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Panoramic screen

The human visual field covers 180° horizontally but visual acuity is not uniform across the field of view. The density receptors, responsible for high-resolution perception, decreases considerably as eccentricity increases from the fovea. Their number drops to about 50% at 1.75° from the fovea and to less than 5% at 20° from the fovea and projections to visual cortex prioritize foveal inputs, resulting in a disproportionately large representation of central vision in the visual cortex whilst peripheral parts are less and less represented on the cortical surface as eccentricity increases. For technical reasons (the size of computer screens) little work has concentrated on studying perception in the peripheral visual field, particularly above 20° eccentricity. Yet, detection of relevant stimuli (e.g., a pedestrian crossing, a moving car, a fearful animal, a face in a crowd) at peripheral locations is important, not only for survival reactions. Indeed, despite its low spatial resolution peripheral vision provides critical information about the environment.

Our group (AVA team, member of SCALab) has developed a panoramic screen (5 meter diameter) covering the 180° of the human visual field with the objectives of (1) understanding the capabilities of peripheral vision for object, face and scene recognition at large eccentricities (above 20°) and (2) studying visual plasticity, especially how peripheral vision can be improved, in people who must rely on their peripheral vision due to a central scotoma (e.g. in macular degeneration).

We have shown that people with central vision loss due to age-related macular degeneration or to juvenile maculopathy (Stargardt disease) can recognize objects and photographs of scenes using their peripheral vision but we have observed no improvement of peripheral vision in people who had loss central vision since childhood. With normally sighted young people we have found that faces, objects and scenes can be recognized above chance at very large eccentricities (above 50°).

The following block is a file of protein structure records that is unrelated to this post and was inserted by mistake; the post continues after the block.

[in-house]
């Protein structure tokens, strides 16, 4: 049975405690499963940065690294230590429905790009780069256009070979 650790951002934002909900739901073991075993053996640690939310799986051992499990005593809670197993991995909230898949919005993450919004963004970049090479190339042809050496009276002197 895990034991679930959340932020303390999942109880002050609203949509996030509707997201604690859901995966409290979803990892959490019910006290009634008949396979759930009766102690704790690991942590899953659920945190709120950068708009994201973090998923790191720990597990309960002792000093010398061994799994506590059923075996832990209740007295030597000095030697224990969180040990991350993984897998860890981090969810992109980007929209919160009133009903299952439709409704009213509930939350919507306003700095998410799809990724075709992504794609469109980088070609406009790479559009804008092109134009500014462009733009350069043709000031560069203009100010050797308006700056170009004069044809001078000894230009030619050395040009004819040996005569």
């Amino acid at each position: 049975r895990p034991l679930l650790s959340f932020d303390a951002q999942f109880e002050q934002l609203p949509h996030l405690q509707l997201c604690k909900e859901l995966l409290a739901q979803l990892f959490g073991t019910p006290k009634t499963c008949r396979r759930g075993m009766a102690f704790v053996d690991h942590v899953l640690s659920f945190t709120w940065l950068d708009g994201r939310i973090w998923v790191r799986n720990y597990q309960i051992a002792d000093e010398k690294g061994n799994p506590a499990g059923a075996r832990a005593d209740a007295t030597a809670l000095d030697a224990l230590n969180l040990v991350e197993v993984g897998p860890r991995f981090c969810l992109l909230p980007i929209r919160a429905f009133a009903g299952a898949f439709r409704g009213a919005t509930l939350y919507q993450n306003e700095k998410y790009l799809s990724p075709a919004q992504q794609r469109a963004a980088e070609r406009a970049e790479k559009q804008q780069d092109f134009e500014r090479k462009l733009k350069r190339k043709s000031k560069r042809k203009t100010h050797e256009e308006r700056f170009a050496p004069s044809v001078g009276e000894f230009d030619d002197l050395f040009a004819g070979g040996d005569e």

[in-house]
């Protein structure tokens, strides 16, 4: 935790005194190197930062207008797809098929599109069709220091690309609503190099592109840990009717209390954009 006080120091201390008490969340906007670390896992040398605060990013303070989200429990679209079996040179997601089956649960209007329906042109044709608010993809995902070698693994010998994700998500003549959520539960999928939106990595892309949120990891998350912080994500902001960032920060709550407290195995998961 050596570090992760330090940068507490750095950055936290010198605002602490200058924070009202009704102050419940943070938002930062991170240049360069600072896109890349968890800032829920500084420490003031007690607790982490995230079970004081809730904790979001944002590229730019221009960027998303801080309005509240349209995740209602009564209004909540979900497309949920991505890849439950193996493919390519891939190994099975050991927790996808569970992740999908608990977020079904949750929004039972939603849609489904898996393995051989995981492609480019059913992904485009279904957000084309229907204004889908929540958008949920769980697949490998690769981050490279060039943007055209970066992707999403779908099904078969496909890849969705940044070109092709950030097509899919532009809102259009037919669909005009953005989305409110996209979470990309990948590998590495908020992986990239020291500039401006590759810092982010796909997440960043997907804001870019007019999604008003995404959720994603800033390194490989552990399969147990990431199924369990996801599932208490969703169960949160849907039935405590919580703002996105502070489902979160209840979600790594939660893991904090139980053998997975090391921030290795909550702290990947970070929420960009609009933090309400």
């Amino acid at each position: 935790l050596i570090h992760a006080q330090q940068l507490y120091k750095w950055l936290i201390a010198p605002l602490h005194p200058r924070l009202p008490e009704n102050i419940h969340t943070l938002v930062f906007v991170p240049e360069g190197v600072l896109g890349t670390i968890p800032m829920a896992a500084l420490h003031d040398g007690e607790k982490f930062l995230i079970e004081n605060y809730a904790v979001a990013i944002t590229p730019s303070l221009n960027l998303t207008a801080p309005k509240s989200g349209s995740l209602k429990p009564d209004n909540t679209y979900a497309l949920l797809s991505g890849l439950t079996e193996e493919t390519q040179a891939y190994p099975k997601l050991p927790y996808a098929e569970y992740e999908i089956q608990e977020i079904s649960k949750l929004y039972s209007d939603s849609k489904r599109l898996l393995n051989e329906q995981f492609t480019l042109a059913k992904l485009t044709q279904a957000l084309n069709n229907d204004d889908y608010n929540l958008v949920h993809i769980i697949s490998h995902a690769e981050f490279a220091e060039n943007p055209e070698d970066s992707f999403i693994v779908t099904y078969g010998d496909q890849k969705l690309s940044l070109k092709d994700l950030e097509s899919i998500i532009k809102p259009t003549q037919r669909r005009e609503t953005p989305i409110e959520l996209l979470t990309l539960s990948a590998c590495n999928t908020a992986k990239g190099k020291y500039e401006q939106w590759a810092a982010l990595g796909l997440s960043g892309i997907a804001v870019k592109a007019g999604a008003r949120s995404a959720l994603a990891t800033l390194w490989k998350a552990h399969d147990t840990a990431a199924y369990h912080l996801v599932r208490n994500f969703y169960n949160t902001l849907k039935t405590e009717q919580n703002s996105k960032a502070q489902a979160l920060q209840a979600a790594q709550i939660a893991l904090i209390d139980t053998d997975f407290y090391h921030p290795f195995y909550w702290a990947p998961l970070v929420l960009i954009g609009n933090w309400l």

Our research is now oriented to the following questions:

-       Whether peripheral vision can be improved with perceptual learning

-       Whether using realistic environments and natural activities (e.g., object search, distance evaluation, visuo-spatial memory…) improve perception and action in people with central visual field loss (e.g., in maculopathies) or with peripheral visual field loss (e.g., in glaucoma)

-       Where in the brain is processed visual information displayed at very large eccentricities

Our group involves experts in visual neuroscience and ophthalmologists.

The “vision” laboratory is located in the university hospital of Lille in the departments of ophthalmology of Dr S Defoort (hospital Salengro) and Pr JF Rouland (hospital Huriez) and the hospital Saint Vincent de Paul (Dr THC Tran). Our main collaborators are Pr L Loschky (university of Kansas City), Pr M Hayhoe (University of Austin), Pr A McKendrick (university of Melbourne) and Drs C Peyrin  and N Guyader (university of Grenoble).

 

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